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I'm rapidly learning I know even less about these things than I thought I did, haha. I'm in a similar position as you are, with a sunroof and also a roof rack. Running a small antenna on the right rear corner of the hood doesn't sound like a bad idea, and it seems like the only reasonable place I have, cb and fm radio antenna are mounted on support bars on each side of the flatbed so that area is used up, unless I could just add another one and start an antenna forest.
Why not?

depositphotos_8073862-stock-photo-antenna-forest.jpg
 

sgtsandman

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I'm rapidly learning I know even less about these things than I thought I did, haha. I'm in a similar position as you are, with a sunroof and also a roof rack. Running a small antenna on the right rear corner of the hood doesn't sound like a bad idea, and it seems like the only reasonable place I have, cb and fm radio antenna are mounted on support bars on each side of the flatbed so that area is used up, unless I could just add another one and start an antenna forest.
I do have a bit of an antenna farm. I do eventually intend to install a low band HF radio. So, the antenna for that will be installed on the left rear bed panel. So, six antennas, including the factory radio. That's going to be the end of it. No more room and interference between one radio and another can become a problem.
 

holyford86

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I've got a large fm antenna for just typical over the air broadcasts. The cab I'm using was a radio delete truck and I didn't feel ambitious enough at the time to pull the dash to feed the wire through the cowl. The other side has a Wilson stainless whip antenna for the cb.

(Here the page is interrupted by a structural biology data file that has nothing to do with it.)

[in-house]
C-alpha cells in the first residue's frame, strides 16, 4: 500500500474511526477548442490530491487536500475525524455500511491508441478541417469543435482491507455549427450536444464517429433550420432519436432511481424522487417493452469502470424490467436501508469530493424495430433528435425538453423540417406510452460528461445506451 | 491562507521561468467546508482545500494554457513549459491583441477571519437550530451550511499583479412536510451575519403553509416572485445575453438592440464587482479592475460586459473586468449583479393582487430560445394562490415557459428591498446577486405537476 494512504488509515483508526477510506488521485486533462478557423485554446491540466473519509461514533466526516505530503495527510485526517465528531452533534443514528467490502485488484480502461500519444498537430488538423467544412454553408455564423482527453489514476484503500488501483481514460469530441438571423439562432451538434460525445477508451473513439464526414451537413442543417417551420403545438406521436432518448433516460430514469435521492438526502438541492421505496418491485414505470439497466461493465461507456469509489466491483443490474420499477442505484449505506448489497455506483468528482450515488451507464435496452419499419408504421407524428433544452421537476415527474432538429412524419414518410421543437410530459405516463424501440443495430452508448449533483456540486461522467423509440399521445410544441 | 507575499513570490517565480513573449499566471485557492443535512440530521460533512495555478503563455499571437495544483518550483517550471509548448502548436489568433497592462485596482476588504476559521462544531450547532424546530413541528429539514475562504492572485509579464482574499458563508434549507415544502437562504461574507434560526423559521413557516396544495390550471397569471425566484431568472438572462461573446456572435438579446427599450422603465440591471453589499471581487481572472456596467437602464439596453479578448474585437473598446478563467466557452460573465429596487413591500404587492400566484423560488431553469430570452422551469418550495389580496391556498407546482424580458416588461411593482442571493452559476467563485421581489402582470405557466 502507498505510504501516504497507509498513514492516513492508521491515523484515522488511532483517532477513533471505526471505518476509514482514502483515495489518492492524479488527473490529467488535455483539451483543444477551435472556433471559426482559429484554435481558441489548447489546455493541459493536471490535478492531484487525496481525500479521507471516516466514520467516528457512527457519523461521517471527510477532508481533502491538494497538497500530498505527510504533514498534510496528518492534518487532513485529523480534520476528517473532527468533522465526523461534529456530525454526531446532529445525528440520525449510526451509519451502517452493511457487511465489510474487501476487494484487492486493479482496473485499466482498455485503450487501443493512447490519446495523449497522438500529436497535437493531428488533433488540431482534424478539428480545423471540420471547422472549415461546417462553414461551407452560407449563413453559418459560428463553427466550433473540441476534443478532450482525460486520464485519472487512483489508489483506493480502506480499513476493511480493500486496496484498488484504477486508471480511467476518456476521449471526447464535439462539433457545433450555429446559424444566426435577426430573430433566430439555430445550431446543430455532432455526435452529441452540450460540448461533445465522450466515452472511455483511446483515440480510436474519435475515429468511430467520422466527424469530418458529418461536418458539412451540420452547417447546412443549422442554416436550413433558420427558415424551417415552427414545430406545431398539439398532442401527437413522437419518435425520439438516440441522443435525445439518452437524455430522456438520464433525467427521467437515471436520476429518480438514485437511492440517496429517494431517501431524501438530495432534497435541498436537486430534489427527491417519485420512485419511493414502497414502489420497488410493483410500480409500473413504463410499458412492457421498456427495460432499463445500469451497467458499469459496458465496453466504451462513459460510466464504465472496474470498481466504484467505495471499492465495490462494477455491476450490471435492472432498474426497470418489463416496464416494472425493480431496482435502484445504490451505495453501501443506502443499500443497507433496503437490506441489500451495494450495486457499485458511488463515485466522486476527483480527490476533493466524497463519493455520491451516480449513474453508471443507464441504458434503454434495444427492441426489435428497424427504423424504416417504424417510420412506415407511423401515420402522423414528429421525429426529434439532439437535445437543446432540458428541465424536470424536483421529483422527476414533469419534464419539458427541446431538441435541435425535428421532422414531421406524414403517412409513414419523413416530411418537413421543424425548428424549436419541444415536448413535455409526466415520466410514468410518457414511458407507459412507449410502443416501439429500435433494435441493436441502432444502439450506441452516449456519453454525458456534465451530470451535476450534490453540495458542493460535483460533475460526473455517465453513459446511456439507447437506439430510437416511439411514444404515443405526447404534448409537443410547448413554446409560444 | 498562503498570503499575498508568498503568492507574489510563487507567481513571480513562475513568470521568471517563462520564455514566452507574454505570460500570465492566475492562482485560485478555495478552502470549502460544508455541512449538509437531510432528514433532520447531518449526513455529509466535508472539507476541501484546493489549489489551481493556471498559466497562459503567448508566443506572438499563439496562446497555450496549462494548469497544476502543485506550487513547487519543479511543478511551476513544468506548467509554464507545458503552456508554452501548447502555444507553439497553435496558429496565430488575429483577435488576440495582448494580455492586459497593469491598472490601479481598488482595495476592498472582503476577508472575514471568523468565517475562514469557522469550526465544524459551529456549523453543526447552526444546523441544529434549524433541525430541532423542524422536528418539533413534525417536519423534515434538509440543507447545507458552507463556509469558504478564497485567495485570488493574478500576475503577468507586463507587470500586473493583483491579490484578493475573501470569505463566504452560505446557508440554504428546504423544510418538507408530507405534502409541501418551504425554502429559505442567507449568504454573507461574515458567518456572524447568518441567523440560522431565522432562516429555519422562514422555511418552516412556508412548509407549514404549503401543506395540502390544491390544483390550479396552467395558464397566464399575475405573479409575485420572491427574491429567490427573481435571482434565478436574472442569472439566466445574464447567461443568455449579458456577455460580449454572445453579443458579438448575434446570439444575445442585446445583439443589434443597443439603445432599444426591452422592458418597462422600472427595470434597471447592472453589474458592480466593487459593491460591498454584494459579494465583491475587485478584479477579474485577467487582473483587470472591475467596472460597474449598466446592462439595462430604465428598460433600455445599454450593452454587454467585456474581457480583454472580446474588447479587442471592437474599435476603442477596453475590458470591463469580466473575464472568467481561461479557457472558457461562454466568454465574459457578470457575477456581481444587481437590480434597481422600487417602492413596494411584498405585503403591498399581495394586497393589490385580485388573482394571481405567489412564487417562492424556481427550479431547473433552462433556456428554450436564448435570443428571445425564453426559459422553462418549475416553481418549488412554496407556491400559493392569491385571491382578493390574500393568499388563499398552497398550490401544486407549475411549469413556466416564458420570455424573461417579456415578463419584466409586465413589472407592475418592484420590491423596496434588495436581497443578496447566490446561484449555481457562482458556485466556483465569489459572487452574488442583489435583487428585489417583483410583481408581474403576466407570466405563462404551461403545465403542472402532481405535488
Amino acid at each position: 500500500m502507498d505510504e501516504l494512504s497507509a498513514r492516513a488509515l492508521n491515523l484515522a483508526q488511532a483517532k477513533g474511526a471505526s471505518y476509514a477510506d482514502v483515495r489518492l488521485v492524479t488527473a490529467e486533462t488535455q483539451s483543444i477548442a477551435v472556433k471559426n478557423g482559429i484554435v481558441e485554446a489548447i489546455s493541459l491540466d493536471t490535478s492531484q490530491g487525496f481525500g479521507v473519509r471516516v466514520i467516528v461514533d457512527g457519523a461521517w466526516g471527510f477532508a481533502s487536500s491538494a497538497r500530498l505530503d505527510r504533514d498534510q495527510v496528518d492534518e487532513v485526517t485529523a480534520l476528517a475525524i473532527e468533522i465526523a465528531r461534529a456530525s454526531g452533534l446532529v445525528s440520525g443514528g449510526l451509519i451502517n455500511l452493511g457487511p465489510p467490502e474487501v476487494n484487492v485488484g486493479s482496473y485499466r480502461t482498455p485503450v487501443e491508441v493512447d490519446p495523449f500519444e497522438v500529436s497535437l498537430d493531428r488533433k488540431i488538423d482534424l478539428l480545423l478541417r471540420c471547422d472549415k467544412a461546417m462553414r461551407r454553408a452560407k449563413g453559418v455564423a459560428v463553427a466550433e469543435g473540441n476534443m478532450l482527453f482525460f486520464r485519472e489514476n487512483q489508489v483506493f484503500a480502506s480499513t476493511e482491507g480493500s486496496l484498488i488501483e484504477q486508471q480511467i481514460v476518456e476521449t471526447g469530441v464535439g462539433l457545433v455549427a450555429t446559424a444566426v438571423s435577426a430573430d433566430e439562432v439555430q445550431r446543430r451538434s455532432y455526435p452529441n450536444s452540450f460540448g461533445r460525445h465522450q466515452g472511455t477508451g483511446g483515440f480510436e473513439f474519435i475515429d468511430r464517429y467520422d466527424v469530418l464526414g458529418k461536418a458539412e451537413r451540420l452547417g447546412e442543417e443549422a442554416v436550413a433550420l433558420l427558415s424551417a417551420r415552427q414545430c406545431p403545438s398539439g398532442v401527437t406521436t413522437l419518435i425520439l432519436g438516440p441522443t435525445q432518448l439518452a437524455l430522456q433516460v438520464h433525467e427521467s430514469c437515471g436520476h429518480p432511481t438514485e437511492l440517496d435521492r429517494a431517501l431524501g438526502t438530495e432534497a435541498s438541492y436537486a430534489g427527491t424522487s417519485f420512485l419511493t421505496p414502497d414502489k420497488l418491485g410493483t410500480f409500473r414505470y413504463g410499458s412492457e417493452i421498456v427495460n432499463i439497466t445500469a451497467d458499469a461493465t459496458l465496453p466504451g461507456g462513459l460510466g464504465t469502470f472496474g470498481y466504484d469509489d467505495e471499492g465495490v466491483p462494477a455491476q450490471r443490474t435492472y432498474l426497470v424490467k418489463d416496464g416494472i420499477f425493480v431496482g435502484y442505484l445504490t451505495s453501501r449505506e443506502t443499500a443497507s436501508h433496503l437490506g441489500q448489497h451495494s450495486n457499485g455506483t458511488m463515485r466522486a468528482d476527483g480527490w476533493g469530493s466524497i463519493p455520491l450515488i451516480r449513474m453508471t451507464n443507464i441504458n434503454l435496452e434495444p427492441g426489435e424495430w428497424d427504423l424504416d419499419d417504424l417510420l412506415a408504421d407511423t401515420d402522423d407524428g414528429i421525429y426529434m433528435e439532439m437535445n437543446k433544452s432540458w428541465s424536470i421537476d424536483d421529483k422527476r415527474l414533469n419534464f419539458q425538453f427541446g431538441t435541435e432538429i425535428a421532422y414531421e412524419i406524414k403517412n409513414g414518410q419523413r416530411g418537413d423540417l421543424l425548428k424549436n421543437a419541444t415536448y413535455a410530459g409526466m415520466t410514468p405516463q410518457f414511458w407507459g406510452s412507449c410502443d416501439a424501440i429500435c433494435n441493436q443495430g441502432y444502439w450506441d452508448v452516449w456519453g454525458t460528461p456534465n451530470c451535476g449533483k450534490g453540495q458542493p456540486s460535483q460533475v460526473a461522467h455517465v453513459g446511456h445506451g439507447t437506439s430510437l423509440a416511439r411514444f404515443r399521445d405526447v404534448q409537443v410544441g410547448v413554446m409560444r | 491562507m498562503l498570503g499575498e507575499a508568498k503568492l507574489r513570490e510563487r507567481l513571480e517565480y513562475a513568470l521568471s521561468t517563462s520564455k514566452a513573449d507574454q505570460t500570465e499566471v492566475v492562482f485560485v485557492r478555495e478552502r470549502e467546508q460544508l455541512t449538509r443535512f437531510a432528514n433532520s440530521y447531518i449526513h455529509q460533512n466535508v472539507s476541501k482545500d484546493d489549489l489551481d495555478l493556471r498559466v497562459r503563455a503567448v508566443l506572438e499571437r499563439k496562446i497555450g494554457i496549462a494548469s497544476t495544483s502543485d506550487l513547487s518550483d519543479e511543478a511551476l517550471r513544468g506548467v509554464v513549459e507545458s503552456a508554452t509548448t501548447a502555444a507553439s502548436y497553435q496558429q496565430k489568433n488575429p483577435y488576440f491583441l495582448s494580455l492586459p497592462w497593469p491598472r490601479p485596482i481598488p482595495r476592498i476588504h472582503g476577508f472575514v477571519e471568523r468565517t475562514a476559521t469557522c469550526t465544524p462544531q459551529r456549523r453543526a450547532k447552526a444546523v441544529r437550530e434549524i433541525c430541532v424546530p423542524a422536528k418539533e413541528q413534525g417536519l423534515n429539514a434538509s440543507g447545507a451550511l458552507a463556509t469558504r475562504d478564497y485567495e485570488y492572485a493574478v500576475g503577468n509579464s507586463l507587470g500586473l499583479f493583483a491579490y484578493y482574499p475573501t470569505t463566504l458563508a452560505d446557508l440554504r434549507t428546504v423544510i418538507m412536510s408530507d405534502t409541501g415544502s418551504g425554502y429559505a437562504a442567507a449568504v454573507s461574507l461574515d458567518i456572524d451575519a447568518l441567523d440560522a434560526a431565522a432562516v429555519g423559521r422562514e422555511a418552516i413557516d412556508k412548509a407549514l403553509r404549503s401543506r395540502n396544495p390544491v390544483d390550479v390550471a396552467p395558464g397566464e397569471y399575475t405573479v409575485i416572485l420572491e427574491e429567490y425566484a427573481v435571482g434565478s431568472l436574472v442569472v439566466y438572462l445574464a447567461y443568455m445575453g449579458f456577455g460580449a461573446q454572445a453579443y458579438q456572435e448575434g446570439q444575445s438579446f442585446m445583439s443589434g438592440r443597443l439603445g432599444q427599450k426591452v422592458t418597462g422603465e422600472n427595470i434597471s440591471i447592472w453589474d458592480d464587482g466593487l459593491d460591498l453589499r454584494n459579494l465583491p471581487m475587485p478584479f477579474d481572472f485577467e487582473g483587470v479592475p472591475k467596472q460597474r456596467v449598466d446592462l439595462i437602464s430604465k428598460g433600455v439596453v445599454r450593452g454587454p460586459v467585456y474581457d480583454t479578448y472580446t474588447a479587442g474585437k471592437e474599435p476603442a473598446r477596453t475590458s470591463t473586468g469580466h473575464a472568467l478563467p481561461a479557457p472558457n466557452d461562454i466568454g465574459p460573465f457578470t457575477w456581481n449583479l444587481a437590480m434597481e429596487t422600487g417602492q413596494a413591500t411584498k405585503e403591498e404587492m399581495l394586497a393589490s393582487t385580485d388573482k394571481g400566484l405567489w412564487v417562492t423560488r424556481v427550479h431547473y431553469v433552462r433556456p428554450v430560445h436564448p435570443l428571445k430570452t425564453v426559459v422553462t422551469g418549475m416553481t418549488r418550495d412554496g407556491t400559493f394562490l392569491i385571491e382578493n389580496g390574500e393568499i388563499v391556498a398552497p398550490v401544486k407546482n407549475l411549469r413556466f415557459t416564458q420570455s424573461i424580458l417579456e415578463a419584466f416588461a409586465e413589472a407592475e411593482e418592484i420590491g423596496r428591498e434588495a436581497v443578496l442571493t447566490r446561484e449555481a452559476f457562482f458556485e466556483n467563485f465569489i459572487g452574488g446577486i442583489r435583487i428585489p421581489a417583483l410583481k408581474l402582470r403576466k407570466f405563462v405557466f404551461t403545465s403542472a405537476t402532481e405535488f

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I went with that one because a good deal popped up. Also Midland is/was a TRS vendor. I had several other things I needed to buy for requirements to go Vagabonding so it just checked 15 watt minimum GMRS off the list. The bundle came with the extended range whip antenna. We shall see how it works.

I want to say @Shran had decent things to say about BoFang or something like that. Maybe he has something to add here.
My club uses GMRS radios - mostly Baofeng. Btech is the same thing. I have a Juentai VHF/UHF radio in my Explorer... a QYT radio for my other Explorer... they are all the same really, just cheapo Chinese things with the same internals and various odd names.

They work fine, range on the handhelds is very limited. Line of sight is usually way less than a mile. Stationary/vehicle mounted ones with a good antenna can reach out a long ways - I could hear my friends talking on their Midlands from 20+ miles away and I could talk to them. Collectively the club has dozens of these things and I think we were seeing something like 10-20% failure rate. Usually the transmitter side would quit working.

Most of these type of radios can be programmed with Chirp and the appropriate USB cable. Be aware that it is easy to make these radios do illegal things... like transmit on high power on frequencies that are low power only and things like that. I programmed all of the GMRS and FRS channels into mine so that it's easy to talk to people using Midland radios.

Nothing wrong with Midland BTW - very high quality, reliable radios. I just wanted something a little more home brew and I was on a budget.
 

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I've been considering getting a gmrs radio.. been reading a little bit about how midlands don't really mix well with anything other than other midlands.. something to do with reception.